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Is The Trade War Good For Gold And Will We See $1600 Prices?

By Investing.com (Barani Krishnan/Investing.com)Oct 15, 2019 11:35AM ET
www.investing.com/analysis/is-the-trade-war-good-for-gold-and-will-we-see-1600-prices-200473385
Is The Trade War Good For Gold And Will We See $1600 Prices?
By Investing.com (Barani Krishnan/Investing.com)   |  Oct 15, 2019 11:35AM ET
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Gold is back to flirting with $1,500, with futures crossing that territory and bowing out before Monday’s settlement in New York. Bullion, meanwhile, has parked itself within striking distance of its old perch, to attempt a return either by Tuesday or sometime later in the week.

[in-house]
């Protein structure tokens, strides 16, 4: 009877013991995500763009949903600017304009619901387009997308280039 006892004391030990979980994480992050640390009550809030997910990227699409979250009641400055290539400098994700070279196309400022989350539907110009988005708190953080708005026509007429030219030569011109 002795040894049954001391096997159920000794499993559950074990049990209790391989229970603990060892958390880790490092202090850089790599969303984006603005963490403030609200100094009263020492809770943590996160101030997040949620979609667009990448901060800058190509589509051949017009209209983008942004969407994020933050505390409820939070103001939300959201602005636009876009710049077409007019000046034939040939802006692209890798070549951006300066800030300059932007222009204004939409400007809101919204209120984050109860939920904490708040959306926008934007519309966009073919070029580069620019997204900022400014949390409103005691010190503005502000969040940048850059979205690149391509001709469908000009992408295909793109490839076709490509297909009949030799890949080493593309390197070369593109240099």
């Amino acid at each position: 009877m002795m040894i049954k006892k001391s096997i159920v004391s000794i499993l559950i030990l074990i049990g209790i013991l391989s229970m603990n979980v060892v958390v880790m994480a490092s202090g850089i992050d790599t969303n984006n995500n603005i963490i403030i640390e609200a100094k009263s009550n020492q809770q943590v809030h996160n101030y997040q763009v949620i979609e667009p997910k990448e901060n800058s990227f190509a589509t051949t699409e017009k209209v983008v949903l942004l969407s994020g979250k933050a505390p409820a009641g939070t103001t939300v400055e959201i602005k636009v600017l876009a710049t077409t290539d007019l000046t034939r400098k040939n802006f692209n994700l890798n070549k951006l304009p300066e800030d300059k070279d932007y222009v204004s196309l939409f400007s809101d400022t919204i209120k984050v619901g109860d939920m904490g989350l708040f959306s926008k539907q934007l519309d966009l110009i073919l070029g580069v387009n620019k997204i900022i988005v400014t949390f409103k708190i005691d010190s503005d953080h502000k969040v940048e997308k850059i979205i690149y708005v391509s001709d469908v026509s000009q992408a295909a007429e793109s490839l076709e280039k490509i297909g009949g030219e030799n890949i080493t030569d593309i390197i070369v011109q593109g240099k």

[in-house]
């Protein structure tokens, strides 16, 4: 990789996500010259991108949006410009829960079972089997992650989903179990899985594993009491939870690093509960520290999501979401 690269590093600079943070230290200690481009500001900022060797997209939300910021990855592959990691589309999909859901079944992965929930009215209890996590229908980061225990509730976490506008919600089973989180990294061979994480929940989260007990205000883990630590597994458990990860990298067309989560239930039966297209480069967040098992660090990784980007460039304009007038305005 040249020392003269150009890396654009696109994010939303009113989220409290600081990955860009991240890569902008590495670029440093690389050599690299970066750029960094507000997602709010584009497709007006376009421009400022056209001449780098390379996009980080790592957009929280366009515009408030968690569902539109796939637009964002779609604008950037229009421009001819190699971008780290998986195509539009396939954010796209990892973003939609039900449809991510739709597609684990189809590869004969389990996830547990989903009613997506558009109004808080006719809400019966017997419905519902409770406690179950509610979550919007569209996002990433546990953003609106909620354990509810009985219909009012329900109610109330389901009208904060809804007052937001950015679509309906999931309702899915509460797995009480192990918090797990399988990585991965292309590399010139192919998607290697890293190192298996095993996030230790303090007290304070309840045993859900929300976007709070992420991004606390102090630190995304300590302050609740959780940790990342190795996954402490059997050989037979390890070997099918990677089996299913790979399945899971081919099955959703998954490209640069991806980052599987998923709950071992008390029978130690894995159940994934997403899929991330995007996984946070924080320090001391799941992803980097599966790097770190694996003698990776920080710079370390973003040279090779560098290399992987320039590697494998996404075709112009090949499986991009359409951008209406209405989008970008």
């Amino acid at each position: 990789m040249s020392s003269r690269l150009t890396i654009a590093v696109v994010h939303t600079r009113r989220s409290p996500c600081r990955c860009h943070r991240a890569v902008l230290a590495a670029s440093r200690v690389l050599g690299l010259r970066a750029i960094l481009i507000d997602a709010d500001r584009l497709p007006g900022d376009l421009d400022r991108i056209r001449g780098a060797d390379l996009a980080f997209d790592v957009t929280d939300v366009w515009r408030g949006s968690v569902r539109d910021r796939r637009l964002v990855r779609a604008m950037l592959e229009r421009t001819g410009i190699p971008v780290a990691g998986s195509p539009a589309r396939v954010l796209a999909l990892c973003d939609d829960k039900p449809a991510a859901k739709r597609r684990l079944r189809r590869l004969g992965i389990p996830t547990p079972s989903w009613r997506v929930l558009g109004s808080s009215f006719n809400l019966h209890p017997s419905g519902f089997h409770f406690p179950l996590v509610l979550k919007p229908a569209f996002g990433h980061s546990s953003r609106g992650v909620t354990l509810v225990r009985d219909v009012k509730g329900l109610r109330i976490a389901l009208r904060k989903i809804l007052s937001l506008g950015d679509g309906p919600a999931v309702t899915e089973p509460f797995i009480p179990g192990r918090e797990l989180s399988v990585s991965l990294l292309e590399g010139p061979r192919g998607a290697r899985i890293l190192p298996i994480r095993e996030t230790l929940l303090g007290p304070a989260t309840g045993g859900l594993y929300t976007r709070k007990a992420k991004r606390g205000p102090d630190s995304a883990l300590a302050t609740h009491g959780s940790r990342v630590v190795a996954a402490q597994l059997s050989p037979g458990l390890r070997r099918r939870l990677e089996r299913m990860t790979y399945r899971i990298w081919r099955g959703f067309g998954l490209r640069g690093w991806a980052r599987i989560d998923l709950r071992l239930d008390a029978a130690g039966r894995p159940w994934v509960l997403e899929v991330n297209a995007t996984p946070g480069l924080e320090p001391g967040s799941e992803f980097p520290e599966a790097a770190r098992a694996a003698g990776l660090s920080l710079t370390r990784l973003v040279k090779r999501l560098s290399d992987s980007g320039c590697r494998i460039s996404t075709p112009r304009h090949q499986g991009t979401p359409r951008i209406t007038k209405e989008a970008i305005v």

Once again, trade war-inspired safe-haven bids are being cited for the action. And once again, the world seems to be accepting this simple logic without much question.

But is the U.S.-China trade dislocation really good for gold? More importantly, could it get the yellow metal to $1,600 and beyond levels before the end of the year — the target gold bugs are really eyeing?

To answer that, we need to look at gold’s price history and its correlation to the trade war.

Gold Weekly TTM
Gold Weekly TTM

Here’s The Clincher: The Trade War Actually Works Both Ways For Gold

Let’s go back to January 2018, when the whole trade war business started, with U.S. President Donald Trump’s seemingly-innocuous tariffs on solar panels and residential washers from China. Trump then imposed a 25% duty on Chinese steel and 10% on aluminum.

The next rounds of tariffs happened in the summer of 2018 — through July, August and September in rapid succession. Today, 464 days officially into the trade war, the U.S. is applying tariffs exclusively to $550 billion of Chinese goods. And China is retaliating with duties on $185 billion of U.S. products.